A professional diver and documentary maker, Delafosse is one half — with offshore racer and Merchant navy officer Victorien Erussard — of an ambitious duo who are setting off this month on an ambitious six-year quest, aboard one of the world’s most futuristic boats.
“The Energy Observer boat creates energy onboard,” Delafosse told Digital Trends. “It has solar panels, wind turbines, a kite that converts the engines into hydro generators, and a hydrogen fuel system that uses decarbonized sea water.”
The converted, 100-foot multi-hull race boat will sail around the world, serving as a symbol of the power of renewable energy. By combining different sustainable energy sources, the Energy Observer is completely autonomous — while still being able to plot its own course and sail against the wind
In all, the vessel will make exactly 101 stopovers in 50 countries around the globe, ranging from Cuba to Goa — and everywhere in between. The Energy Observer will start by crossing the Mediterranean, before traversing the Atlantic and Pacific oceans.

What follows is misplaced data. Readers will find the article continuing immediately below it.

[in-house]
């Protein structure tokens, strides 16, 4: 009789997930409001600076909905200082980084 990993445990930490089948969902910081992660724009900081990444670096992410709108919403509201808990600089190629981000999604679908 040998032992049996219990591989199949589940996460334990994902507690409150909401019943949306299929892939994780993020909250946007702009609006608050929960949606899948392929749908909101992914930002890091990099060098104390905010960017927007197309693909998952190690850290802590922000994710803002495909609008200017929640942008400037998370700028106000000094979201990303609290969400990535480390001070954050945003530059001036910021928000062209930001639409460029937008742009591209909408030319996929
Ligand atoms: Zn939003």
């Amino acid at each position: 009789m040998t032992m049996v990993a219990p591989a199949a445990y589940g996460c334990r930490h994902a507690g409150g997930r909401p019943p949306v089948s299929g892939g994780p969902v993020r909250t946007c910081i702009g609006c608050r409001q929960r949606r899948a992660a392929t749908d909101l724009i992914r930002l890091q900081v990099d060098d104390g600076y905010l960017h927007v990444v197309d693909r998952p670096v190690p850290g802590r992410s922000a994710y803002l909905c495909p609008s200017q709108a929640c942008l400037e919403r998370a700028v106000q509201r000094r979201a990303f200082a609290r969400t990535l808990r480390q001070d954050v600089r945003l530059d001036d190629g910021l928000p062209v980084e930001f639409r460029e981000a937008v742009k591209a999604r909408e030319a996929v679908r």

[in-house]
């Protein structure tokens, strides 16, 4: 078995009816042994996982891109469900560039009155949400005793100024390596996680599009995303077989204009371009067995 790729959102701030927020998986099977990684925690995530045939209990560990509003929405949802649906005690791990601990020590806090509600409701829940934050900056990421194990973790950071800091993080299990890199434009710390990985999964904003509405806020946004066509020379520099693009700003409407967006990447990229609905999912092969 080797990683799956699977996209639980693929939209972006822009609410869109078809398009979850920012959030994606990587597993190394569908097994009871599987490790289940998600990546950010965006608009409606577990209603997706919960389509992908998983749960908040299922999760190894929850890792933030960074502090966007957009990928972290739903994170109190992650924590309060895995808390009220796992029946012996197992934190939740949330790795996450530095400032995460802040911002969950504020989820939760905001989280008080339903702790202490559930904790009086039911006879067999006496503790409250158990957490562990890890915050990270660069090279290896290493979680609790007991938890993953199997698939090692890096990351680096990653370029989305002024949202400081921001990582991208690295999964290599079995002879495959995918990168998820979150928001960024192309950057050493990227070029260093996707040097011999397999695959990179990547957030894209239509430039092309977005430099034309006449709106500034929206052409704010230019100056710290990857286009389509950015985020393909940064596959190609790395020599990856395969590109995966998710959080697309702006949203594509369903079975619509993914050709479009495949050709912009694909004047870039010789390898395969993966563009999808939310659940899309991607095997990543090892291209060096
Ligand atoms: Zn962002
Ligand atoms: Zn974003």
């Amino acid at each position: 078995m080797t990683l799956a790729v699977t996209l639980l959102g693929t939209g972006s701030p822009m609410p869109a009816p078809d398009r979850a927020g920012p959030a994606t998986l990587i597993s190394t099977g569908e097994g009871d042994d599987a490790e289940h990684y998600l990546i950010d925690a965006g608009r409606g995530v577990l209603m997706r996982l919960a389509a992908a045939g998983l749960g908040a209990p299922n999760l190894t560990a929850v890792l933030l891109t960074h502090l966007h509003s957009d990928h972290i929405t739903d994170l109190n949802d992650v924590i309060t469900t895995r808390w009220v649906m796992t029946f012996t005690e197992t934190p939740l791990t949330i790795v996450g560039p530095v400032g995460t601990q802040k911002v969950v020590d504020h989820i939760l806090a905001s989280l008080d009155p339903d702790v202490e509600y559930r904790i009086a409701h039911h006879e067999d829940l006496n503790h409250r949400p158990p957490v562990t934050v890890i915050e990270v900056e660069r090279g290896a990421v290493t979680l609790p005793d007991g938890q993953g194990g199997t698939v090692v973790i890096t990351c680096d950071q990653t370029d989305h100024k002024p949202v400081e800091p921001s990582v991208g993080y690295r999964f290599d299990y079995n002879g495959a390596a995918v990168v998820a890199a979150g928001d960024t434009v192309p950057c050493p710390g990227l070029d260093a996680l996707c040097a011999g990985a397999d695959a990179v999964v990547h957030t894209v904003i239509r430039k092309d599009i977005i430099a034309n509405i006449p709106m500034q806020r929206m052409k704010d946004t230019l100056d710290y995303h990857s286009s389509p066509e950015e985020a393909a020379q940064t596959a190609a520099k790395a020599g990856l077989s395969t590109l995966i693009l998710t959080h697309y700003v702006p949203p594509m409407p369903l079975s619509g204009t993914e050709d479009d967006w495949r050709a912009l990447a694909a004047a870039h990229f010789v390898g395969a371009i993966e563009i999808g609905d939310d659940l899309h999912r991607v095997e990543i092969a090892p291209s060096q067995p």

With a running cost of $4 million per year, it’s not going to be a cheap voyage, but Delafosse is confident the team will be able to able to cover the costs, although they’ve still got capacity for more financial partners.
Once the mission is over, Delafosse said that the Energy Observer boat could be rented out to people looking for a unique sailing opportunity. However, he hopes that the epic voyage will help do something a lot bigger than just advertise the boat itself.
“This isn’t only the first boat of its kind, but also an example of how these sustainable technologies could be used in houses, hotels and other applications on land,” Delafosse said. “Because we’re trying out all of this technologies, it’s like a floating laboratory [for the CEA-Liten research center in France.] We don’t just have the adventure of sailing, but also of testing these technologies in extreme conditions. That’s totally unique.”
- Energy-harvesting gizmo powers medical implants using your own heartbeat
- Can Amazon deliver on plan to slash carbon footprint of shipments?
- Tesla buys a company that could help make the next breakthrough in batteries
- Why are there no hot Neptunes? Atmospheric escape could be the culprit
- Thailand’s ambitious new solar plants will float on dams and reservoirs